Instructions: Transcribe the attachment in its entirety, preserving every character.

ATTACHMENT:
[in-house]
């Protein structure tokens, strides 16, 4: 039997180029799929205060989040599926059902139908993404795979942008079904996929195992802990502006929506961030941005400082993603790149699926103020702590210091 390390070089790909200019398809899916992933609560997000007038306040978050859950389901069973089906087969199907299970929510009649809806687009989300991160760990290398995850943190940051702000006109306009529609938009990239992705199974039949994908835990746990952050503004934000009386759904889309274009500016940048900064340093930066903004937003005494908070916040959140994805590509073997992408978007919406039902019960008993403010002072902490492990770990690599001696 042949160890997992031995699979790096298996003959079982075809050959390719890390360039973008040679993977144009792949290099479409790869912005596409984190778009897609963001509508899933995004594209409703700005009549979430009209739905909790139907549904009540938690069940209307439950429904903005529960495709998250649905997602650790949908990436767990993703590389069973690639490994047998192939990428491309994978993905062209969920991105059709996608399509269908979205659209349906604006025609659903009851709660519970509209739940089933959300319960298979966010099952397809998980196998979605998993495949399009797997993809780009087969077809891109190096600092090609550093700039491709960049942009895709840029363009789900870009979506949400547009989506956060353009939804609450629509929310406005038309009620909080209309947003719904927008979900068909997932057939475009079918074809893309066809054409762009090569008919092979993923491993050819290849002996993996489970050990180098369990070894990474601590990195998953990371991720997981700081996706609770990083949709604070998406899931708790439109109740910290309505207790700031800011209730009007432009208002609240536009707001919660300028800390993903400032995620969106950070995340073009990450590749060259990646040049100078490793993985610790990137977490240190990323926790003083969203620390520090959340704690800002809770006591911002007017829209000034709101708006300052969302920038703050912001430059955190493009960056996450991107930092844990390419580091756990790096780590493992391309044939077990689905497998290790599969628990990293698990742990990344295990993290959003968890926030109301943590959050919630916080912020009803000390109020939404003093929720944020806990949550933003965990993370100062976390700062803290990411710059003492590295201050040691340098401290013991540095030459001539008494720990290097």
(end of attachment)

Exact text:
[in-house]
């Protein structure tokens, strides 16, 4: 039997180029799929205060989040599926059902139908993404795979942008079904996929195992802990502006929506961030941005400082993603790149699926103020702590210091 390390070089790909200019398809899916992933609560997000007038306040978050859950389901069973089906087969199907299970929510009649809806687009989300991160760990290398995850943190940051702000006109306009529609938009990239992705199974039949994908835990746990952050503004934000009386759904889309274009500016940048900064340093930066903004937003005494908070916040959140994805590509073997992408978007919406039902019960008993403010002072902490492990770990690599001696 042949160890997992031995699979790096298996003959079982075809050959390719890390360039973008040679993977144009792949290099479409790869912005596409984190778009897609963001509508899933995004594209409703700005009549979430009209739905909790139907549904009540938690069940209307439950429904903005529960495709998250649905997602650790949908990436767990993703590389069973690639490994047998192939990428491309994978993905062209969920991105059709996608399509269908979205659209349906604006025609659903009851709660519970509209739940089933959300319960298979966010099952397809998980196998979605998993495949399009797997993809780009087969077809891109190096600092090609550093700039491709960049942009895709840029363009789900870009979506949400547009989506956060353009939804609450629509929310406005038309009620909080209309947003719904927008979900068909997932057939475009079918074809893309066809054409762009090569008919092979993923491993050819290849002996993996489970050990180098369990070894990474601590990195998953990371991720997981700081996706609770990083949709604070998406899931708790439109109740910290309505207790700031800011209730009007432009208002609240536009707001919660300028800390993903400032995620969106950070995340073009990450590749060259990646040049100078490793993985610790990137977490240190990323926790003083969203620390520090959340704690800002809770006591911002007017829209000034709101708006300052969302920038703050912001430059955190493009960056996450991107930092844990390419580091756990790096780590493992391309044939077990689905497998290790599969628990990293698990742990990344295990993290959003968890926030109301943590959050919630916080912020009803000390109020939404003093929720944020806990949550933003965990993370100062976390700062803290990411710059003492590295201050040691340098401290013991540095030459001539008494720990290097």